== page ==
How to Optimize Solar Panels
If you use solar panels on your home to provide electricity or heat your water, you probably have wondered if you need to change the angle of your panel during the year to make the most of the sunlight. The answer to that is a resounding yes. Optimizing the solar panels enables you to get the most from them, but your solar panels will still work even on cloudy days since the panels do not depend on direct sunlight.
Step 1 - Understand the Types of Sunlight
Before optimizing your solar panels, you should understand the three types of sunlight that hit your panels. The first is direct irradiation, which occurs when the sunlight hits the solar panel directly. (This happens on sunny days.) Diffuse irradiation happens when the sky is cloudy and no direct sunlight reaches the panels. Finally your solar panels can benefit from reflected light. Buildings and even trees can reflect light to the solar panels. This is a phenomenon we see frequently in snowy conditions.
Step 2 - Set the Panel Angles
Although your panels will still work without adjustments, you’ll optimize them by changing the angle to give you the most energy. You’ll need to make four different adjustments during the year. Unless you have an automatic tracker, you’ll need to climb up on the roof to make adjustments. Use a protractor to establish the right angles. The generally accepted theory for optimization is as follows:
- At the beginning of February switch the panel so the angle is the same as your latitude. Thus if your latitude is 49 degrees, set the solar panel at the same angle to be most effective.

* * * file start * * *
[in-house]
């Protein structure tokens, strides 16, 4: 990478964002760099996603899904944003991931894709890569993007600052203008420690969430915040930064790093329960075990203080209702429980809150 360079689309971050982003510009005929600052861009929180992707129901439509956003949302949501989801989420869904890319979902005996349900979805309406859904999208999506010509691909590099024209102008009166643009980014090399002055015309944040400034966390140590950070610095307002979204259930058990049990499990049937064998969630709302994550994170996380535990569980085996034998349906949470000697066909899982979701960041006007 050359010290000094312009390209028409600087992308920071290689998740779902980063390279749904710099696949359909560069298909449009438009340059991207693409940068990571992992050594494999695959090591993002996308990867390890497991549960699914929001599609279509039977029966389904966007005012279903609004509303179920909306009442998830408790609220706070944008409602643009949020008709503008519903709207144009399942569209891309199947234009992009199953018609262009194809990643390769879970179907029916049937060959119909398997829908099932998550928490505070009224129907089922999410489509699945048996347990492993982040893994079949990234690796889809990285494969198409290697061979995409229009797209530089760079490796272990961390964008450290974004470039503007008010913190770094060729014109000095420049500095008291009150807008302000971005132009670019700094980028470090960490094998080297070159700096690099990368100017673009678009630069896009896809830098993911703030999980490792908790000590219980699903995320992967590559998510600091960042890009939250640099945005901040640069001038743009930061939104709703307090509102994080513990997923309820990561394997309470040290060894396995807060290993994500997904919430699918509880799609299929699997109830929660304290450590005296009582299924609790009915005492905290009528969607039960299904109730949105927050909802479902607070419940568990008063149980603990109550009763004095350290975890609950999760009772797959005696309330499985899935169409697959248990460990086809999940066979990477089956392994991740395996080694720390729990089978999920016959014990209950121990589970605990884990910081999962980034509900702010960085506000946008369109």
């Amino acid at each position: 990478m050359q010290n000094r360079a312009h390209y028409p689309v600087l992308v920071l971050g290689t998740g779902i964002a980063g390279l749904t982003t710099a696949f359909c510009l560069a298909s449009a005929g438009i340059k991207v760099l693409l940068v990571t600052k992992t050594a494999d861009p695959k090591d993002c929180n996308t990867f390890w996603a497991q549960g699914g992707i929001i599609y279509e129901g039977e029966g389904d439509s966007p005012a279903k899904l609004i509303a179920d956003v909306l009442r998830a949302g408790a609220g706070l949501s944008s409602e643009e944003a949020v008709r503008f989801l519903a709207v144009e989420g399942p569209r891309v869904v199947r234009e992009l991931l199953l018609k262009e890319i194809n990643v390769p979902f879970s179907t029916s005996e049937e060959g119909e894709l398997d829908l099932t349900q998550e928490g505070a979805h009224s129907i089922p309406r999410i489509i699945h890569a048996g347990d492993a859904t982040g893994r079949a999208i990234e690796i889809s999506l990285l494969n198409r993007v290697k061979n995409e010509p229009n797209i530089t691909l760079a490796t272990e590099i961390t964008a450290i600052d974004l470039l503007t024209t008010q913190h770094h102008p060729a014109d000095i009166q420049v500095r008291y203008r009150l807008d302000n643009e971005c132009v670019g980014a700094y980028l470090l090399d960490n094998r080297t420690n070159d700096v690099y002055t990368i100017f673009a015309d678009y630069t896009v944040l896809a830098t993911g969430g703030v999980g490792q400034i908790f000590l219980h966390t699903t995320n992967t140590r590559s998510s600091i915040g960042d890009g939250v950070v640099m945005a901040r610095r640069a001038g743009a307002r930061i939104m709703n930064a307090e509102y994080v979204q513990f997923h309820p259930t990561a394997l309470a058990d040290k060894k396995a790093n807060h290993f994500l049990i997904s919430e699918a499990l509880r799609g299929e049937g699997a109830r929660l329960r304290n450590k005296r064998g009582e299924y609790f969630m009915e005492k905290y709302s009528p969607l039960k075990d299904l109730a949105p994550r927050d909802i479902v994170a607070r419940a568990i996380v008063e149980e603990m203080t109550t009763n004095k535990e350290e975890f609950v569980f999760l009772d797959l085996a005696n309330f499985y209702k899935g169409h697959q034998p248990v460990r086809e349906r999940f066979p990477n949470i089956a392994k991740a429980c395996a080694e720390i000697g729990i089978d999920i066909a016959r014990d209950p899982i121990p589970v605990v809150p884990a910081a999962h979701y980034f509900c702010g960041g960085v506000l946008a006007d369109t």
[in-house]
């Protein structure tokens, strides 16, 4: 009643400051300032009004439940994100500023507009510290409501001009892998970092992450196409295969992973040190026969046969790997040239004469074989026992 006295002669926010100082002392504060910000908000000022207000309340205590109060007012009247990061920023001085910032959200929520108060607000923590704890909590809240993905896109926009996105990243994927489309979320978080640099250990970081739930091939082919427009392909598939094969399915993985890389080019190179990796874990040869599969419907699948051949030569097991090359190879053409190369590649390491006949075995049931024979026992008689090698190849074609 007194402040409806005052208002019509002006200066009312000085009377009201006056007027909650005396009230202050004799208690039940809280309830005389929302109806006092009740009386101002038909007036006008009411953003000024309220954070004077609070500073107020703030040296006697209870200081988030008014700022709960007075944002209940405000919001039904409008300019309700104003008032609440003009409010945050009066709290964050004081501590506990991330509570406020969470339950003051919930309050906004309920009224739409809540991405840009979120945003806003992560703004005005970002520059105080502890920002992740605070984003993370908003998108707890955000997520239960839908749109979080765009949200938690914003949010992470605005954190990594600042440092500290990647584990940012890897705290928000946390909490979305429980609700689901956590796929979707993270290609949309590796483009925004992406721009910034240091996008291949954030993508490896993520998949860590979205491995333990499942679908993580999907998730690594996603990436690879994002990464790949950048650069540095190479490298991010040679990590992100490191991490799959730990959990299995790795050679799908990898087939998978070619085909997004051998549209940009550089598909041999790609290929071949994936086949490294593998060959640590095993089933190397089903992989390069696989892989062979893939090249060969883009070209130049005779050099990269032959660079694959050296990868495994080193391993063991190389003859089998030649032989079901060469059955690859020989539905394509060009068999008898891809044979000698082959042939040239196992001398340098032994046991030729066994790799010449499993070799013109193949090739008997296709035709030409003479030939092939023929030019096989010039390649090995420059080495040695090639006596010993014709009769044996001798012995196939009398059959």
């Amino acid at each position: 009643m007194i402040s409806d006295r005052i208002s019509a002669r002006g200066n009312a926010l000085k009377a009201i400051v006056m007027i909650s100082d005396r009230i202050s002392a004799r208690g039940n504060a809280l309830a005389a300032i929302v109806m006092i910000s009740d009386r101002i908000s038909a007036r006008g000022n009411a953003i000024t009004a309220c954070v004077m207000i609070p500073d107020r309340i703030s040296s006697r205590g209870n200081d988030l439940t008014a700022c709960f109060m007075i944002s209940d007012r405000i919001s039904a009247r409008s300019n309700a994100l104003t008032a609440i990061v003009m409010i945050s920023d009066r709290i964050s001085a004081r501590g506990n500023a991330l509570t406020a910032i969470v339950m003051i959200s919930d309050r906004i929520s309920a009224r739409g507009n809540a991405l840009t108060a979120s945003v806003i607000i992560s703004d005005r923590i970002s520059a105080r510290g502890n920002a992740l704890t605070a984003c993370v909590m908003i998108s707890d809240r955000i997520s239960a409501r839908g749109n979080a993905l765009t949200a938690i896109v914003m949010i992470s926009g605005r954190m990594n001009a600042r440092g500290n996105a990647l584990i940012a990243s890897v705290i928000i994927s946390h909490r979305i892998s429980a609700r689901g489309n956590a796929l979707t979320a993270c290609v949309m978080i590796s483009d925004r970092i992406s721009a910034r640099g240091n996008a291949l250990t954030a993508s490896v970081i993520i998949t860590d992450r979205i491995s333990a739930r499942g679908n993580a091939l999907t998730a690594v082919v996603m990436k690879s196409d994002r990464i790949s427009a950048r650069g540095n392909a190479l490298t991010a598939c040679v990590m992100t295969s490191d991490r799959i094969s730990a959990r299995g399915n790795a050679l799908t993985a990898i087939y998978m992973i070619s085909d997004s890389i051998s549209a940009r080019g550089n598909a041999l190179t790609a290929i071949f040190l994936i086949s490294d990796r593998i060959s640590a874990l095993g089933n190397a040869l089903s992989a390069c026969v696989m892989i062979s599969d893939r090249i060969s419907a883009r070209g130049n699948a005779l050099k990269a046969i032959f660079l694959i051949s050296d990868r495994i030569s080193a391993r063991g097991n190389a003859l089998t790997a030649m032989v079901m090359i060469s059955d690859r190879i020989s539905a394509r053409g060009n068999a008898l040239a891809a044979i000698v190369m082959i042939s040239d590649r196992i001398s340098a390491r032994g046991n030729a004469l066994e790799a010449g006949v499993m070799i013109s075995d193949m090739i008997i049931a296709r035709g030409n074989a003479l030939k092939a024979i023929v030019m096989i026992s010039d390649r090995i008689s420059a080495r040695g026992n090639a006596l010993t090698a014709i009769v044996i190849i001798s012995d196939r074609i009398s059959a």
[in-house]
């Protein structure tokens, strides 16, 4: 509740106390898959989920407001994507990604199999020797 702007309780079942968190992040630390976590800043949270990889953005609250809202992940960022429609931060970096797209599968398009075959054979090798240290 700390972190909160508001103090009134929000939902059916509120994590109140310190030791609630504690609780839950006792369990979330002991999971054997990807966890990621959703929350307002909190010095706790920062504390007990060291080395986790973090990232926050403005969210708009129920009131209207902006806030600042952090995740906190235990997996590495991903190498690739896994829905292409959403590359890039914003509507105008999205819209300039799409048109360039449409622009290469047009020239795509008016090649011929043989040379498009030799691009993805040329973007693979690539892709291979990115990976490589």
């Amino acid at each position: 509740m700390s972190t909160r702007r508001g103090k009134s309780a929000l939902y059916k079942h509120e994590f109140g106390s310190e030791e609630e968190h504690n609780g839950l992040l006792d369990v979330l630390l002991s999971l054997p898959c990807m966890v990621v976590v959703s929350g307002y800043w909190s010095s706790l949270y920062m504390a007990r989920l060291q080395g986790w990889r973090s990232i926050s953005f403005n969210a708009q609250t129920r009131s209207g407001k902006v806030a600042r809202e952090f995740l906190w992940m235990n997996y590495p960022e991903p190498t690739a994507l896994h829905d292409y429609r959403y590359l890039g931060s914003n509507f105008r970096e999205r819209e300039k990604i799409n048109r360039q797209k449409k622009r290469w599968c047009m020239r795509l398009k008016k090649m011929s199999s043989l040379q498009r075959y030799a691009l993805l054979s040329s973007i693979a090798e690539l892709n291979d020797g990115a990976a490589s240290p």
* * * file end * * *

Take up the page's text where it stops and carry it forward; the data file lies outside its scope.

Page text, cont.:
- Three months later, at the start of May, change the angle to your latitude minus 15 degrees. At 49 degrees latitude that would be 34 degrees.
- At the beginning of August move the panel back so the angle is the same as your latitude.
- Once November arrives, reset the panel to your latitude plus 15 degrees. For 49 degrees latitude this would be 64 degrees.
If you want to be more exact, you need to discover exactly how the sun moves across the sky where you live. You can accomplish this with an Internet search for a solar radiation map. The map will show you how much sun any particular location receives at each time of the year.
Step 3 - Use an Automatic Tracker (Optional)
You can readily purchase automatic solar trackers. With these, your solar panels are put on a pathfinder that follows the sun across the sky. They are expensive, and you will need a professional installation unless you’re very adept.
Trackers do make a significant difference. Results have shown an increase in power of 35 percent in the summer and 15 percent in the winter. Several different manufacturers produce these units, which all give around the same level of improvement.
Step 4 - Use Reflected Light
In winter, when the sun is low, you can increase the amount of reflected light on your solar panels by mounting mirrors on the sides of the panels. Although the method has not been scientifically proven, a number of solar panel users do this and have been pleased by the results.